The Truth About CARBS

Impact Carbs, Non-Impact Carbs, and Net Carbs: The
Current Day Rip-off Artists Hard at Work to Confuse You
Even More

by Dr. Gregory Ellis, PhD, CNS

I began receiving disquieting emails from my readers in
the Spring of 2003. I’d published my encyclopedic book,
Ultimate Diet Secrets in the Fall of 2002 and followed
that up with a condensed version, Ultimate Diet Secrets
lite, a sort of “just the facts, nothing but the facts”
version of the bigger book. The message, however, for
both books was the same: there’s one fact, and one fact
only, that determines bodyweight for each and every one
of us. What’s this fact? The balance between the
calories one burns and the calories one eats. Now, it’s
much more complicated than this in actual practice.
That, of course, has been the downfall of the “just eat
less and move more” dictum, as correct as it is,
offered by most health professionals. But, weight
control information isn’t driven by the professional
health industry; it’s driven by marketing, and the key
interest of marketers is to pick people’s pockets. If
the confusion were to end, the weight control industry
(business) as we know it would come to a grinding halt.

Because weight control is such an enormous problem for
most people, they’ve come to believe that its solution
must be very complex, not simple, as it is in reality.
The falsely-held belief in the idea that bodyweight
control is complex is what opens the door for the
thousands of weight control choices that flood the
marketplace.

As I worked with my readers, it became apparent to me
that most of them wanted to focus on diet as the key
issue and strategy to be discussed. I knew, of course,
that diet, or, rather, that the TYPE of food one ate,
was only a part of the weight control solution. I
taught my readers that how MUCH one ate was far more
important than WHAT TYPE of food one ate. No matter,
people keep focusing on WHAT TYPE of food they should
eat. Now, I’m not saying that it doesn’t matter WHAT
TYPE of food one eats, I’m saying it isn’t the most
important factor. That being said, please be clear, I’m
a supporter of the low-carb diet and I wrote
extensively about it in my book(s).

Also, be clear here too: the most popular low-carb guru
was Dr. Robert Atkins, but Atkins got much wrong when
he designed his strategy. In my work, I thoroughly
analyzed where Atkins went wrong and corrected those
errors when I designed my own, highly effective low-
carb diet that I presented in my book as a part of my
“menu of strategies” to help people solve bodyweight
control issues.

What I wasn’t prepared for was the glut of emails that
I began receiving about impact and non-impact carbs. To
answer my reader’s inquiries, I drafted a Word document
that I could send back to them explaining exactly what
was going on as a function of marketing — not science
– but marketing. I recently checked the stats on the
first draft of this article, and the Word summary shows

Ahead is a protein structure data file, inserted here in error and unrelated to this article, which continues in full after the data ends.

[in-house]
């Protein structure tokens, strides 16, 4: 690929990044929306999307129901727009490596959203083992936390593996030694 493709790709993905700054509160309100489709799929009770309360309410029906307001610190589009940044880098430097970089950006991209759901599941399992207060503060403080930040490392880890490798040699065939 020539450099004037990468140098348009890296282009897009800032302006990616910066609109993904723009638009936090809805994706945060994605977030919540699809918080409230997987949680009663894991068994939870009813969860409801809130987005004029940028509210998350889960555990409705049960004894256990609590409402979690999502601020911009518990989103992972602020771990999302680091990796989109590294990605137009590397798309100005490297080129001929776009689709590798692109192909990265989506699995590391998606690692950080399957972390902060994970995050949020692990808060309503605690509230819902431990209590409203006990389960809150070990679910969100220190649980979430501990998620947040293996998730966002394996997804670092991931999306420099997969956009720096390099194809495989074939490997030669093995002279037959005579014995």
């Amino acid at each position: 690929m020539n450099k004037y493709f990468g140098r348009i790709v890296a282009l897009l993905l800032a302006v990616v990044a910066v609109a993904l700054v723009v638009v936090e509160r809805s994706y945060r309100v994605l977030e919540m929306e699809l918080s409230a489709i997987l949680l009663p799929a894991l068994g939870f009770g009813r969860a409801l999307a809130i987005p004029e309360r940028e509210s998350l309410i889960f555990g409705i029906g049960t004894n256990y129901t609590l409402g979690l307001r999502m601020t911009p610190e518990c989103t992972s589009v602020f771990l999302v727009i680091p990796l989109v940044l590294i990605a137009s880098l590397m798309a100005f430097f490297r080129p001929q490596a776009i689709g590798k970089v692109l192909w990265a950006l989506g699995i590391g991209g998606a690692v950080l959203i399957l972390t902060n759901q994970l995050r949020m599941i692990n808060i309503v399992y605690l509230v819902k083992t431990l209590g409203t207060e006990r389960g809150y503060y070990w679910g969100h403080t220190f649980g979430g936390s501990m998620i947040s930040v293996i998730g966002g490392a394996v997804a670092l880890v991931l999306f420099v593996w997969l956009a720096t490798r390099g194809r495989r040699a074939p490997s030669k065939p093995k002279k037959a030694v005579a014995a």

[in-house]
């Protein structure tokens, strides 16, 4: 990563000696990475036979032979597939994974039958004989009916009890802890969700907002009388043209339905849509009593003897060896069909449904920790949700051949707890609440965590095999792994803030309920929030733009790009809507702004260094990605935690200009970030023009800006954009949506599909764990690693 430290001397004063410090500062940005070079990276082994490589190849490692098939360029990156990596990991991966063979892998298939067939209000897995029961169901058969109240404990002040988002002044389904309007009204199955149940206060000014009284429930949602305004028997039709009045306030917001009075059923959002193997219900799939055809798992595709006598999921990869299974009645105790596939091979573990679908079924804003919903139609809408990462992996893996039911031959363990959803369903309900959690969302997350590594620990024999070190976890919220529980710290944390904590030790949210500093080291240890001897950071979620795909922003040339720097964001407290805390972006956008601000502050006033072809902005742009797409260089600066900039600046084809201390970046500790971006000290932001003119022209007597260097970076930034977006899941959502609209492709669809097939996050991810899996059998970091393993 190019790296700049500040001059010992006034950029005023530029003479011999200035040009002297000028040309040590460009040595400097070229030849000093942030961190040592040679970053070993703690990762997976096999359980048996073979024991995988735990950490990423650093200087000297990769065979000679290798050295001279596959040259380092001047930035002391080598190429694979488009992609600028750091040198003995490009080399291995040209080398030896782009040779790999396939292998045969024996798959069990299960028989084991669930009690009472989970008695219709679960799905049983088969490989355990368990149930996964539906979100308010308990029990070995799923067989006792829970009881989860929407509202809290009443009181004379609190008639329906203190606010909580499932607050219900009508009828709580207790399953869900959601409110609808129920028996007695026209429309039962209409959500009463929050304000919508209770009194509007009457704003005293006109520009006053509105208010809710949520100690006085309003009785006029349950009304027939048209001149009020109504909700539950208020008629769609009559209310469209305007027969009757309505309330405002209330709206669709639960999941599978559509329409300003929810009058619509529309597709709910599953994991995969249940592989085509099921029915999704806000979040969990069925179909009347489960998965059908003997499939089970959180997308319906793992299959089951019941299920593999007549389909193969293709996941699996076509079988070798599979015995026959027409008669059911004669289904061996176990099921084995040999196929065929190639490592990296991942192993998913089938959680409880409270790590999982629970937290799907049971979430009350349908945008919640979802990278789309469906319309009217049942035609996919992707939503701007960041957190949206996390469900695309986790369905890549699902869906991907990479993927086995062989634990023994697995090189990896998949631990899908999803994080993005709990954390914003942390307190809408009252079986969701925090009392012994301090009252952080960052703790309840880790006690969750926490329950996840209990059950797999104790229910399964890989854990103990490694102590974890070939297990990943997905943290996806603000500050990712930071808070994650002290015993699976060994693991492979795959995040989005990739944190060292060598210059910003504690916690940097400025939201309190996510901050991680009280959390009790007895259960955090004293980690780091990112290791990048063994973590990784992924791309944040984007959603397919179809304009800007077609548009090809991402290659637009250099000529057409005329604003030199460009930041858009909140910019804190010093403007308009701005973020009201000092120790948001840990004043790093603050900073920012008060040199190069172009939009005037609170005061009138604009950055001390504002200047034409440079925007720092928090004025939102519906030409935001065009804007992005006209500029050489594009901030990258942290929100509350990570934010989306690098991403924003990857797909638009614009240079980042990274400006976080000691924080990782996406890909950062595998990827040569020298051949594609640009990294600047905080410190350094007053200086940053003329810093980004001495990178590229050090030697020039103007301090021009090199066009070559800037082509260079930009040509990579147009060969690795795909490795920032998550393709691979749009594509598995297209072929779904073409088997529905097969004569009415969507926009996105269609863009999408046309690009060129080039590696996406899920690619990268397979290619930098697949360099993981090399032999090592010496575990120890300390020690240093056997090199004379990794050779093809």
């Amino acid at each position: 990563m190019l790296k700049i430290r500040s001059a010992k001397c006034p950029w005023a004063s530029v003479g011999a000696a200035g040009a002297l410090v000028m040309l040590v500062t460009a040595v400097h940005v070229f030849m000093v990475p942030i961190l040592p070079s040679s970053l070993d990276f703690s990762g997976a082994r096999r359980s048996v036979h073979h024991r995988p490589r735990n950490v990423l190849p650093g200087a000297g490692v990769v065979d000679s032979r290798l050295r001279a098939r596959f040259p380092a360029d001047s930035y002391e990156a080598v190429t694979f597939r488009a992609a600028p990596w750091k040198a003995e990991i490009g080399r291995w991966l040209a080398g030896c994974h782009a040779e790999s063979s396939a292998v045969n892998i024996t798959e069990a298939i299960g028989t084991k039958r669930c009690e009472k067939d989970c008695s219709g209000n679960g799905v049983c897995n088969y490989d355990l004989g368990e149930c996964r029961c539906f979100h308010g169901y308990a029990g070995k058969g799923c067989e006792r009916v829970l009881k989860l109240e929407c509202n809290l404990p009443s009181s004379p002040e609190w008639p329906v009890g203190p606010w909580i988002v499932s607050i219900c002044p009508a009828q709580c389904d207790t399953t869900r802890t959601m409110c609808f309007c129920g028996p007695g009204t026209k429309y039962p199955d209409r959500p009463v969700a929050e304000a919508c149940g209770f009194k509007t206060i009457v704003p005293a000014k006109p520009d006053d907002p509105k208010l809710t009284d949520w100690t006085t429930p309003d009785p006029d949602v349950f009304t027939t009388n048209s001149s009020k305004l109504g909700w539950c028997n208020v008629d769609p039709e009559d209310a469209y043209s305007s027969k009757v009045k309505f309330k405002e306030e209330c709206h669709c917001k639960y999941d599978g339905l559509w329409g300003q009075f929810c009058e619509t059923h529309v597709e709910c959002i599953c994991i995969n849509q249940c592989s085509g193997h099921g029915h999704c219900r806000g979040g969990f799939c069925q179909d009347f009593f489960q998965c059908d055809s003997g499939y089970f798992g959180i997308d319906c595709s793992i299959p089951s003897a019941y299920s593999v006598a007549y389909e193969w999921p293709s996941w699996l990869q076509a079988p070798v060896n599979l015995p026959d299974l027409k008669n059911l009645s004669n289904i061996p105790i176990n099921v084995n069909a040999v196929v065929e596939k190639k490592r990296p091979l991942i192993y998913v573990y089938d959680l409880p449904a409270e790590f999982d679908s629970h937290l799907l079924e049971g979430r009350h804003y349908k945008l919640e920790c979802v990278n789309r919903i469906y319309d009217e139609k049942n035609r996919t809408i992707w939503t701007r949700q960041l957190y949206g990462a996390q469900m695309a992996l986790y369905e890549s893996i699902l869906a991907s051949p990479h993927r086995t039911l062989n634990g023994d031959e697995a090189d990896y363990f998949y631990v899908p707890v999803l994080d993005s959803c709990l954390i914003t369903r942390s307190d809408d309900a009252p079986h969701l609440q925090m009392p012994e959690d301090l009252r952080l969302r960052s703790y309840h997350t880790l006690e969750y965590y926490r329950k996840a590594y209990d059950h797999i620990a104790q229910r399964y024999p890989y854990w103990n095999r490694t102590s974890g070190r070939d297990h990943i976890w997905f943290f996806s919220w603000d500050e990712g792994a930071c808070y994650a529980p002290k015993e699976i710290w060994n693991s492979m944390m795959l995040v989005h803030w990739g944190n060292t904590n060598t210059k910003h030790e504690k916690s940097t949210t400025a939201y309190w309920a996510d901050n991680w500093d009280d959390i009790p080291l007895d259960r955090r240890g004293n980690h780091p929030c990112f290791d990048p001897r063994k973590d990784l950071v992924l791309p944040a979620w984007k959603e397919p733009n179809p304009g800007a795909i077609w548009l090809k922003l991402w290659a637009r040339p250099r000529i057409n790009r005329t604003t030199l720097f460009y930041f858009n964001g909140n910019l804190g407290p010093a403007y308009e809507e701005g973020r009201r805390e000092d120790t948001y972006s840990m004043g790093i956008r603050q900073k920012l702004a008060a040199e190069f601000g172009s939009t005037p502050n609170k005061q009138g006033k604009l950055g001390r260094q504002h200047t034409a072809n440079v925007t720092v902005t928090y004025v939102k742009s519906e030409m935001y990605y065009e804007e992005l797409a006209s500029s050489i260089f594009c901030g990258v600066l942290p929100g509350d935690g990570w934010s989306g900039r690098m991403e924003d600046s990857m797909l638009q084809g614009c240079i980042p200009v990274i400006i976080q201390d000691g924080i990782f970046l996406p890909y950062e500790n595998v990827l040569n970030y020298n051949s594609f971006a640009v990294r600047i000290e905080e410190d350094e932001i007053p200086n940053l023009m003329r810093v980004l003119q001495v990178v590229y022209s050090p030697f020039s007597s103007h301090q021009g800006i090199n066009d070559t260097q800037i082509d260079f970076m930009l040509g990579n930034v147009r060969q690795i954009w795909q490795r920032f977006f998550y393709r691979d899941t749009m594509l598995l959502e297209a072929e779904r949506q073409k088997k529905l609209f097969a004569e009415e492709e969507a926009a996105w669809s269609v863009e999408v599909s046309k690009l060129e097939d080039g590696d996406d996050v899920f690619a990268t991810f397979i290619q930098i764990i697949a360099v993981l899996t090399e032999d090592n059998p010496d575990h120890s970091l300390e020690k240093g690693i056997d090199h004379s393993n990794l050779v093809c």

that I wrote it on May 4, 2003. Why do I need to tell
you this? Because something even more incredible is
happening at this time, January, 2004. But, let’s hold
that idea for a minute and take the time to read what I
wrote in May, 2003; and then I’ll enlighten you about
The Great American Diet Hoax: The Net Carb Scam.

May 4, 2003: This is a fascinating story. The diet
wars pit Carbs vs. Fats and Carbs vs. Calories. It’s
really Atkins vs. the low-fat medical establishment.
But, in fact, these wars have been refined and micro-
analyzed to the point that they now pit “Bad Carbs” vs.
“Good Carbs” and “Bad Fats” vs. “Good Fats.”

Each group has added new buzzwords to the argument,
further confusing an already confused population. What
are these words? For the low-fat group, the buzzwords
are healthy fats vs. unhealthy fats: the so-called
evil, saturated, animal fats vs. the so-called good
fats (like olive oils, canola oil, etc.). This idea is
strongly championed by the Harvard epidemiologist, Dr.
Walter Willet, who lurks behind the greatest scam in
medicine: bad “science’s” notion that fat and
cholesterol cause heart disease.

It’s not my task in this piece to expose and settle
that controversy. Just go to your favorite search
engine and type in “cholesterol myths”; you’ll get
enough to keep you busy for a lifetime.

My intent, here, is to destroy the low-carb supporters’
argument concerning impact carbs (IC) and non-impact
carbs (NIC).

In the two years before Atkins’s death, aggressive
marketers turned his enterprise into a multi-million
dollar food empire.

Since I’d quit following what was going on out there in
the “industry” after I printed my book (I didn’t think
there was anything new to learn), I missed the twists
and turns, the deceit and lies, that these people were
conjuring up so as to fit their round peg into a square
hole.

I knew the FDA controlled labeling, but I had no sense
of the extent to which these venal marketing people
would go in order to get around the laws, and to
confuse the public for more profits.

The basis of Atkins (and, all the other makers of low-
carb foods and food bars) is that it’s all about the
negative impact of glucose and insulin: about the
“spike” of glucose and insulin that occurs from eating
carbohydrate-containing foods. The question that begs
an answer once the statement is made that it’s all
about glucose and insulin is: “So what?” But, there’s
never an answer forthcoming.

Different carbs do, however, give different responses
in terms of how high blood glucose and insulin rise.
But it’s far more complicated than this; the “spike” in
glucose and insulin has little to do with how the body
disposes of a particular source of calories or fuel.
It’s glucose itself, the total amount that one is
exposed to during the day, that sets the stage for all